I had the pleasure of intersecting with Elizabeth Gilbert yesterday afternoon. As I’ve mentioned before, her latest book, Big Magic is a work which resonates on several levels. She’s a dynamic speaker and is incredibly raw and uninhibited when she talks about writing, life and everything-in-between. I’ve had the pleasure of listening to her once before and learned so much wisdom from her previous visit. My second experience offered different lessons on writing and life and here is a sampling of what I learned:
1. PERFECTIONISM IS A SERIAL KILLER
Gilbert emphasized the following point: To enjoy the miracle of creativity you must kill perfection. In regards to our writing, there is a certain vision we imagine in our head versus our expectations of how it might translate on the page. Take a sledgehammer to this vision in your head and just begin with the work without comparing it to what it should be. She admitted her own work has places where plot lines fail, beginnings and endings are rushed and characters aren’t as developed, but she still took the risk to unleash her version of her work to the world. She said, “I made this. And it might be messy, full of nails, duct tape and bandaged together – but you know, there isn’t anything else like this in the world.”
2. UNDERSTAND THE PLACE WHERE YOU ARE IS WHERE YOU ARE SUPPOSED TO BE
Midway through her talk, an audience member asked how to overcome the voices that say she isn’t old enough or good enough to take on a certain project. To this Gilbert offered a candid answer. There is a huge gap between what you can do and what is deemed good – and the only way to reconcile this chasm is to accept where you are now and then PRACTICE the process. It isn’t going to happen overnight and you must be patient and loving with wherever you are.
3. SAFEGUARD YOUR ENERGY
Are you constantly throwing up excuses that blind side your work? Do you complain you don’t have time or energy to do what you want to pursue? Gilbert urges us to safeguard our energy and that means saying no to things we enjoy and don’t enjoy. By committing to your craft, you cut distractions and she emphasized it might mean also stepping back from things you love.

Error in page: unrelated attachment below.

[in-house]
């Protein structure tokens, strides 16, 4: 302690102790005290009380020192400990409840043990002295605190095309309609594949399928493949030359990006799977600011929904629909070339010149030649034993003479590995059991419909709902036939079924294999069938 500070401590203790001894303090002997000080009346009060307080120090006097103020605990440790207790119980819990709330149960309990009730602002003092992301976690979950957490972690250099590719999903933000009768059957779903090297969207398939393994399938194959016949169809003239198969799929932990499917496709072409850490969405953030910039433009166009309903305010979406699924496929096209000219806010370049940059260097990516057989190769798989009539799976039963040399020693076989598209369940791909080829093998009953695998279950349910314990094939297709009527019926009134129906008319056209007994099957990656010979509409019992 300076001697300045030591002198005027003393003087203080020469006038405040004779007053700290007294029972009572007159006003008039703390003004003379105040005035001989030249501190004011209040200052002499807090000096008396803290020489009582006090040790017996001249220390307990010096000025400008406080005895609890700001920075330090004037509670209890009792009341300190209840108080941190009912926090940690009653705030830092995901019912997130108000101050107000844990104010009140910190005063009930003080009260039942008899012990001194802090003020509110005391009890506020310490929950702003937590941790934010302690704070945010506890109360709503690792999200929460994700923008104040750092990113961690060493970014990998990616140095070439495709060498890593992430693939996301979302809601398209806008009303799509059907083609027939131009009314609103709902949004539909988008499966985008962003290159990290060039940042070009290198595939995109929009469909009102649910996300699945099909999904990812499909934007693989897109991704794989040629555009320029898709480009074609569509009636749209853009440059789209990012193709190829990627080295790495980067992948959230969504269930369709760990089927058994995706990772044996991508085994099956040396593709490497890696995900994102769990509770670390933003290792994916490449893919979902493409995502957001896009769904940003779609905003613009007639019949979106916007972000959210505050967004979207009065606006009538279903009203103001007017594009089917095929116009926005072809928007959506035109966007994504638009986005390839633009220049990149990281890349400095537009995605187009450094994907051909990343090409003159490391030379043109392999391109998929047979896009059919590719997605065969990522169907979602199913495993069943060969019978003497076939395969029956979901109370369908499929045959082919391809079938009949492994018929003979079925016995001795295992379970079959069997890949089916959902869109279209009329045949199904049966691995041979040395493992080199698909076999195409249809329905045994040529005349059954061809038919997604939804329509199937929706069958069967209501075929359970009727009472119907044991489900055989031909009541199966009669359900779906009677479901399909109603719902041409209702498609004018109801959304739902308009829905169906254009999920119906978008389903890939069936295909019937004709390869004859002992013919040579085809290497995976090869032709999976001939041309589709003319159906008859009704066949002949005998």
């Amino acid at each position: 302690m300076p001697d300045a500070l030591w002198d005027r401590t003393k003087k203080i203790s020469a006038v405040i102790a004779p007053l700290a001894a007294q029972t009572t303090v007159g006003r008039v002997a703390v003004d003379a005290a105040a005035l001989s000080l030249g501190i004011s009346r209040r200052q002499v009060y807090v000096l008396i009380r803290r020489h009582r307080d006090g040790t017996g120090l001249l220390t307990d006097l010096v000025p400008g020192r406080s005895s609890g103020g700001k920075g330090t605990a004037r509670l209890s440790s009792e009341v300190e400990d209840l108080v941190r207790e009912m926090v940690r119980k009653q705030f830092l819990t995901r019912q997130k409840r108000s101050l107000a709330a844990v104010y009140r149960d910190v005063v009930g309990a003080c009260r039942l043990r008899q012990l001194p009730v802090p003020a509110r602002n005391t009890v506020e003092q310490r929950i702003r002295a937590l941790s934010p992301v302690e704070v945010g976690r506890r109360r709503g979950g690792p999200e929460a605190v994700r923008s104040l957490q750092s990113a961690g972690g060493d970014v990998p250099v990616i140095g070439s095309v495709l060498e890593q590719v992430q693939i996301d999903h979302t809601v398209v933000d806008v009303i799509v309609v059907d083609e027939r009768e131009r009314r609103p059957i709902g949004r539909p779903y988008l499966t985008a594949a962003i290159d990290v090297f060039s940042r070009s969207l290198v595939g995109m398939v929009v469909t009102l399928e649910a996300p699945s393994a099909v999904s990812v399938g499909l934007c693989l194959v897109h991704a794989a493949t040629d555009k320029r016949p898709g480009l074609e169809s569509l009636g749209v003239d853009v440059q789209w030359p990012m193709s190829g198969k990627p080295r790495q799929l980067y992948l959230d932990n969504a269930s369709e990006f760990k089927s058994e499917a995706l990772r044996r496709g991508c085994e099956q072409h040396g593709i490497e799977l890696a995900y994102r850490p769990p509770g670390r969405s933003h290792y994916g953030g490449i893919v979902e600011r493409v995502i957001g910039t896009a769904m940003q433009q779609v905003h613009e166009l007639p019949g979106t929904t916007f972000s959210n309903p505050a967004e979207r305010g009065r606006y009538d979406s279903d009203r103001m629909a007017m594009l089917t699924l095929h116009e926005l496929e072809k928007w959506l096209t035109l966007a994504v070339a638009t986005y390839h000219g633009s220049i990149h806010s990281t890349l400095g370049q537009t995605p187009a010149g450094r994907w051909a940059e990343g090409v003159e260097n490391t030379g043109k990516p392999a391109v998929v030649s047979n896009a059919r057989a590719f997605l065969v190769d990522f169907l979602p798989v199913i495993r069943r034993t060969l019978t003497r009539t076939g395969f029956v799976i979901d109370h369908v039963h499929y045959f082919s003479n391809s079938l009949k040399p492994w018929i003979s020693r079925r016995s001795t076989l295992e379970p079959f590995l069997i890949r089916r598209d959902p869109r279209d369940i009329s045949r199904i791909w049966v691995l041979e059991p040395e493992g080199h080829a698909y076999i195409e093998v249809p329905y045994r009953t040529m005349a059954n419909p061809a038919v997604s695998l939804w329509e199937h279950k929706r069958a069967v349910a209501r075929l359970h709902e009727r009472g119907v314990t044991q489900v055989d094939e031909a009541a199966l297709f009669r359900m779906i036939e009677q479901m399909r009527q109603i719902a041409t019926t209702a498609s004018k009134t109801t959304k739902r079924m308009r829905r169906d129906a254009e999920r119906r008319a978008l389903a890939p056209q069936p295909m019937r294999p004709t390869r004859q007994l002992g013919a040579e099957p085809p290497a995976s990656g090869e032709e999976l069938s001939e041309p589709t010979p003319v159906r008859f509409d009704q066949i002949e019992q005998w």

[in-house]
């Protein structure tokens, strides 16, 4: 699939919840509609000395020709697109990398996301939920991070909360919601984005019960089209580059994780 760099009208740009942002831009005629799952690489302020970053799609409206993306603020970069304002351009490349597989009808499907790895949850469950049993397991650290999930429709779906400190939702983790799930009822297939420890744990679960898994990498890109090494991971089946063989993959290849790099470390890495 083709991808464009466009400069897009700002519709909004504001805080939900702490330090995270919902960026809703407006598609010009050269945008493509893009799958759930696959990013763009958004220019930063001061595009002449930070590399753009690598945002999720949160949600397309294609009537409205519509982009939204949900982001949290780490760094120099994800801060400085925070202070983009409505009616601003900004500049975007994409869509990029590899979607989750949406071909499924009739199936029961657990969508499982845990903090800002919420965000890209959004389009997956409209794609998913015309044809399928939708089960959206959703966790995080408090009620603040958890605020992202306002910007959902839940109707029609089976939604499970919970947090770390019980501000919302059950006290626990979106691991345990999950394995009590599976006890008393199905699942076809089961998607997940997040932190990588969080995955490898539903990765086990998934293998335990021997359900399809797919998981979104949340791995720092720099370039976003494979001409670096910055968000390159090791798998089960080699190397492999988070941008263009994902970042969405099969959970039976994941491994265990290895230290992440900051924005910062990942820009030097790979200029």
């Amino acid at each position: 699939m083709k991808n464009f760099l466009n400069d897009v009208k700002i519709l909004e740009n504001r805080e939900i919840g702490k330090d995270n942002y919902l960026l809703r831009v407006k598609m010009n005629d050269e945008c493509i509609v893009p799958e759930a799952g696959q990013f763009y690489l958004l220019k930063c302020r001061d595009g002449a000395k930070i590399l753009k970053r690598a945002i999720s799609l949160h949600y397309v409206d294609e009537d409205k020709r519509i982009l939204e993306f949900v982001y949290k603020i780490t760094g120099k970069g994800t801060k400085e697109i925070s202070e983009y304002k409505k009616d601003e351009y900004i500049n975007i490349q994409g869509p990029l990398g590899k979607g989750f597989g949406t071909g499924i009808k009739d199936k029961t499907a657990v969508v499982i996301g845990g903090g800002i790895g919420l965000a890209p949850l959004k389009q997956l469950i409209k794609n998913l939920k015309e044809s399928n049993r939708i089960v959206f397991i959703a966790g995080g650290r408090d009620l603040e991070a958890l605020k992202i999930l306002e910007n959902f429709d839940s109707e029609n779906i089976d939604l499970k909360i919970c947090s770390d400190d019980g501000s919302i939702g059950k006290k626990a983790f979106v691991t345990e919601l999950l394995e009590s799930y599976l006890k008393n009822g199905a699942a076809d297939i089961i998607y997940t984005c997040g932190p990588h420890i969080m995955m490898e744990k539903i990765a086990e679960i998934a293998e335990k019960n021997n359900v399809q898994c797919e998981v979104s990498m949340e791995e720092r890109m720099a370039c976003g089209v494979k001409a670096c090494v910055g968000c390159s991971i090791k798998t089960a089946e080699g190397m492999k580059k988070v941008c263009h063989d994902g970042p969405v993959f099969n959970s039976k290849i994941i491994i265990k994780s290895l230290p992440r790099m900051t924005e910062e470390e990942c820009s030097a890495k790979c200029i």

4. THERE IS NO SPECIAL CREDIT FOR FEAR
When we focus on our anxieties, it is the same thoughts running in our head every single time and there is no special credit for these fears. Fear doesn’t have any variety to it. It’s boring and repetitive, but according to Gilbert, you still need to make space for it. Imagine a road trip – where creativity and magic go on the road and of course, fear wants to accompany you on your trip. You welcome fear, but you don’t let it navigate the road, tell you what places to visit and under no circumstances is it allowed to change the radio station. Creativity and magic have firm control of the wheel and YOU direct fear to take the back seat.
5. YOU WILL NEVER GET IN TROUBLE FOR FAILING
In our writing and personal lives, the fear of failing is pervasive. How many times do we stop ourselves for fear of being rejected? Gilbert conversed with her friend, Brene Brown about this very subject and they arrived at this wisdom: “Unused creativity is not benign.” Without your creativity, you are not ok. She urged us to fail in interesting ways.
For those of you reading Big Magic, what has resonated with you the most?
I enjoyed this, Rudri, and thought it was wonderful you were able to meet her in person. I would love that opportunity (in my daydreams she finds my writing, emails me, and asks if she can be my personal mentor). The biggest thing about her book, for me, was that creating should be something you do because you love it, not because you want it to be your job or your life but simply because you can’t imagine NOT doing it. It was an eye opening moment for me!
Thanks, Allison. Your takeaway from the book is what resonated with me too. On days I feel irritated, I survey the details of my day and more often than not it’s because I haven’t dedicated any time to my writing practice. It took some time for me to realize the undercurrent of my irritation.
Such great points. I loved Big Magic. Like really, really loved it. The points you listed above were some of the best take-aways from the book, I think. I also like the point that she makes about scarcity and the way we tend to think that someone else got what was ours, or that someone stepped on our toes while doing their thing. We toss elbows to get ahead, or we have a knee-jerk reaction that someone “stole our idea.” But Gilbert makes the point that there is no scarcity of creativity, and we all bring our own uniqueness to everything that we do.